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Power at play: Making clothes in Bangladesh, after Rana Plaza

On the anniversary of the Rana Plaza building collapse in Bangladesh, it’s particularly timely to revisit the impacts of some of the programs and policies that were implemented in the wake of the disaster.

In their article, Ashwin et al. (2020) show how stakeholder perspectives vary across systems of global production and invite readers to (re)consider power dynamics at play.

The Rana Plaza disaster killed more then 1,300 people, on April 24th, 2013. Workers in the building were making clothing that was heading to consumer markets in the Global North, like Canada, the UK, and the United States.

When it comes to the clothing that we wear, it can feel quite sticky to think through how our own individual understandings of ethics (from what we care about, to who we care about, to the world we want to live in and build together) is connected, or disconnected, to the big, wide world of global clothing manufacturing.

While we might like to think that we make our own choices when it comes to selecting what to put on, it’s also true that by the time our clothing finds its way to our bodies, loads of decisions have already taken place.

Decisions like, which material an item is made from, and the quality of that material, but also decisions about the conditions of labour facing the workers who used their skills to bring that item to life. Companies often lay out their decision-making process in annual corporate social responsibility (CSR) reports, drawing attention to the goals and initiatives the company is working towards, such as programs related to workers and to environmental protections.

When the Rana Plaza building collapsed, clothing companies producing in Bangladesh were called on to do their part to ensure that, moving forward, garment workers would be safe at work. Because of the scale and scope of the disaster, different stakeholders involved with garment making in Bangladesh at the time (from governments to non-governmental organizations, to companies and worker groups, for example) worked together on several different initiatives.

The Accord for Fire and Building Safety was one such initiative, which saw loads of different stakeholders and stakeholder groups join forces. This agreement was unprecedented in the world of clothing manufacturing, and it’s often used as an example of a successful initiative.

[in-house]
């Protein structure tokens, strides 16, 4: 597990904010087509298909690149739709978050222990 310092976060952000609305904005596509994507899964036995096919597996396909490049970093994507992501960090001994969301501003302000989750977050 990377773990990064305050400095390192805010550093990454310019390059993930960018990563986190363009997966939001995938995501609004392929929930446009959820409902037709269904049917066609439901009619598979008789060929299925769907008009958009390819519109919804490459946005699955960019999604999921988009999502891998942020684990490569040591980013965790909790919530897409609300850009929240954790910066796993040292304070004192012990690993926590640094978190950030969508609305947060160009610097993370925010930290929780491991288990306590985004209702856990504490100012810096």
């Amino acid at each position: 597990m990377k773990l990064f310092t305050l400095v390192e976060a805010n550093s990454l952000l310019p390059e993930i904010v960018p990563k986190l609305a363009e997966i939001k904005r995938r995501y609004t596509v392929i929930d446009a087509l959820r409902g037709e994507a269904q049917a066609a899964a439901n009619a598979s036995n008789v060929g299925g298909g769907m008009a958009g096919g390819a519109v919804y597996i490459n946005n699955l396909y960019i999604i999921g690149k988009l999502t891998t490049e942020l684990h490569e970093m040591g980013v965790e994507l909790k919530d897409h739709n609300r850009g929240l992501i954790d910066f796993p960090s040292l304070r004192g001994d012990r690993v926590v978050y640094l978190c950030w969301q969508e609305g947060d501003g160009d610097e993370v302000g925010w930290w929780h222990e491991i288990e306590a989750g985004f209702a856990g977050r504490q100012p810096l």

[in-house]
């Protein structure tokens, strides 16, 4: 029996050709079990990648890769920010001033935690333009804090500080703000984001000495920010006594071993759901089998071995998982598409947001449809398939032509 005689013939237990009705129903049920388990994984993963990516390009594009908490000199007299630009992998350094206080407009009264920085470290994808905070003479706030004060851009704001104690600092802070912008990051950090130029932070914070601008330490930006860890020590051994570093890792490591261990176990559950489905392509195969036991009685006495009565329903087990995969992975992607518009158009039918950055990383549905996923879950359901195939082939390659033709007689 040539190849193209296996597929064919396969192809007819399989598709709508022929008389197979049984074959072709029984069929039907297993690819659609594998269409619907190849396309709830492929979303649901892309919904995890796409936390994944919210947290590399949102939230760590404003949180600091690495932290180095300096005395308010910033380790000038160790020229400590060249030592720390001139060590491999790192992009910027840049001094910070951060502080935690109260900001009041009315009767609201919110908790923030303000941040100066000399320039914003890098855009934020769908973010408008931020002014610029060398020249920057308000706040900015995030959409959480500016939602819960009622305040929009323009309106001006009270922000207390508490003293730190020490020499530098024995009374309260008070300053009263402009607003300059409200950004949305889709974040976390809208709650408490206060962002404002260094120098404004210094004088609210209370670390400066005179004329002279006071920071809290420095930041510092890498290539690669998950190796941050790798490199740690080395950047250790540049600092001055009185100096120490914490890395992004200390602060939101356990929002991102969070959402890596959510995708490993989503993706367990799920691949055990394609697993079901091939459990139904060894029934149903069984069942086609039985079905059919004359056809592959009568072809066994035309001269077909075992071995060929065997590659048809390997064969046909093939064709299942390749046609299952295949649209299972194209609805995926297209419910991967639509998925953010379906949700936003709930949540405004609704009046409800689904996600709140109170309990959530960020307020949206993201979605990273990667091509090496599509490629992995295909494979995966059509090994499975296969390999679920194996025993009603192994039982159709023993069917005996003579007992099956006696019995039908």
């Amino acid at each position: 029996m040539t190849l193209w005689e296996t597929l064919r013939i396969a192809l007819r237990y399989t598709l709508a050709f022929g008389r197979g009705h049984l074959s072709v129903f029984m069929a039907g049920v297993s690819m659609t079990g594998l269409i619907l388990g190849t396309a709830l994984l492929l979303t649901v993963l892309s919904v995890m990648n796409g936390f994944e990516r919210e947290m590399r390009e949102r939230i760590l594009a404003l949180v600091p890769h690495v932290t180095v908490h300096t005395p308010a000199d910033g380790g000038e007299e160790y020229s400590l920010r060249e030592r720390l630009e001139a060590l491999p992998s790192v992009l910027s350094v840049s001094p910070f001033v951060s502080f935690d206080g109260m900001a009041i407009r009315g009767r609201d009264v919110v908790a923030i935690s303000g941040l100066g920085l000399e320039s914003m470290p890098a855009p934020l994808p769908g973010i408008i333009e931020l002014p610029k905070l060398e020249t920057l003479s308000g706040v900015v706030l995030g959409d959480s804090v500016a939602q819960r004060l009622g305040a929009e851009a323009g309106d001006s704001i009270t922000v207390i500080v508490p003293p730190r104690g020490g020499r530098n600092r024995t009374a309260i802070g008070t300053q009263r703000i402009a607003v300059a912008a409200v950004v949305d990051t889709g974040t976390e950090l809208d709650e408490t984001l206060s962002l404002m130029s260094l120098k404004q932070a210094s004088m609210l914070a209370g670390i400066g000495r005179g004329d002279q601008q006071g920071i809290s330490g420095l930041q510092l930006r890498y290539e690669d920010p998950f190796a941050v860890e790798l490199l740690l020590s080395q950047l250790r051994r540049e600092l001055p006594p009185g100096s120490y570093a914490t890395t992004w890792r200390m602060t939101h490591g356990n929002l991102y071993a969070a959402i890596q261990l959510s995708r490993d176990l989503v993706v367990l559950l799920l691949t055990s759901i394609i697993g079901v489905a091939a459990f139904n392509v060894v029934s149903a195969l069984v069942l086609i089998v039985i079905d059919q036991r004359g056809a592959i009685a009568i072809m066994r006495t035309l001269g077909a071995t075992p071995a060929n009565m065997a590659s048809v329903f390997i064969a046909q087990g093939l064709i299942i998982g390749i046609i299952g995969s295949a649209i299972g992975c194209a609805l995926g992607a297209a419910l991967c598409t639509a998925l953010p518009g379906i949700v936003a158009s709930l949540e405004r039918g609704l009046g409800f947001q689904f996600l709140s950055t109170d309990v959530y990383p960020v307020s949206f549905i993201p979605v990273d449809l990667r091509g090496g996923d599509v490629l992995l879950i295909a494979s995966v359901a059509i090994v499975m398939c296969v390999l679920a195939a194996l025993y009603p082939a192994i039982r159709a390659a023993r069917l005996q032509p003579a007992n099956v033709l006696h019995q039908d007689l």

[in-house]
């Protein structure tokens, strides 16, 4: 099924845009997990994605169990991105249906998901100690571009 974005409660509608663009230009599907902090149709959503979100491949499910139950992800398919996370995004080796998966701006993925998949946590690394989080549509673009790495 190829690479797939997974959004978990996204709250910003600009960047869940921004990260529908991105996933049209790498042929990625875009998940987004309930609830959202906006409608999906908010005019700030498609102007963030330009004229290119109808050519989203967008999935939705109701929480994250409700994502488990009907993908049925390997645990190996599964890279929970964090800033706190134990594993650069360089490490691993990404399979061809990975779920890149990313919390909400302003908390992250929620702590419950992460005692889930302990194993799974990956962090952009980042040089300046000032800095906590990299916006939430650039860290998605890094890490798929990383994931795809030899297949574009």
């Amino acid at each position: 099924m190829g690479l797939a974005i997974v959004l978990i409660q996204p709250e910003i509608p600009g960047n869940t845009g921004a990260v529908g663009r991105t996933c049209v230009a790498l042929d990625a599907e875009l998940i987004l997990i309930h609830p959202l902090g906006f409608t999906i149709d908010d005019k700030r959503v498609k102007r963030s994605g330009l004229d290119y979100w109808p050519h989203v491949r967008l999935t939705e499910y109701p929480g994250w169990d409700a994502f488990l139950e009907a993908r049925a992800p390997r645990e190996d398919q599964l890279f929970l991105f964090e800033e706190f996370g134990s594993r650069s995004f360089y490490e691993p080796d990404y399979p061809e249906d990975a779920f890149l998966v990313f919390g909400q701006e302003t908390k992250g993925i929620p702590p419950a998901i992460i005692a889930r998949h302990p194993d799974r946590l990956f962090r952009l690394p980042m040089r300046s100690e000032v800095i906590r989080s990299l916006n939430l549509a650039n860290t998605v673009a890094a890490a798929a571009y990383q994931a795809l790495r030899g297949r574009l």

Stakeholders invested in making clothing in Bangladesh have different, and at times divergent, interests and priorities, however. And when it comes to worker safety, it is necessary to think through how power dynamics are at work across systems of global production. A key challenge relates to low cost, tight production timelines.

On the one hand, companies making clothes in Bangladesh offer CSR reports which lay out standards of operation that claim to support worker rights. On the other hand, however, brands purchasing products from Bangladesh have reportedly, even since the 2013 disaster, applied increased pressure on their factory suppliers to produce even more product at an even lower cost (Ashwin et al., 2020). These applied pressures have a direct impact on conditions of labour for garment workers in Bangladesh, and elsewhere.

Woven within systems of clothing production are pressures related to brand competition under the logic of capitalism.

As we mark this anniversary, nearly 10 years on, we can turn to research from Ashwin et al. (2020) to consider how, despite some changes realized by the Accord, it’s not a simple story: of course, nothing ever is.

Reference:

Ashwin, S., N. Kabeer, and E. Schüßler. (2020). ‘Contested Understandings in the Global Garment Industry after Rana Plaza’, Development and Change, 51: 1296-305.

Ashwin et al. (2020) is licensed under the Creative Commons, through an open access Attribution 4.0 International (CC BY 4.0) license.

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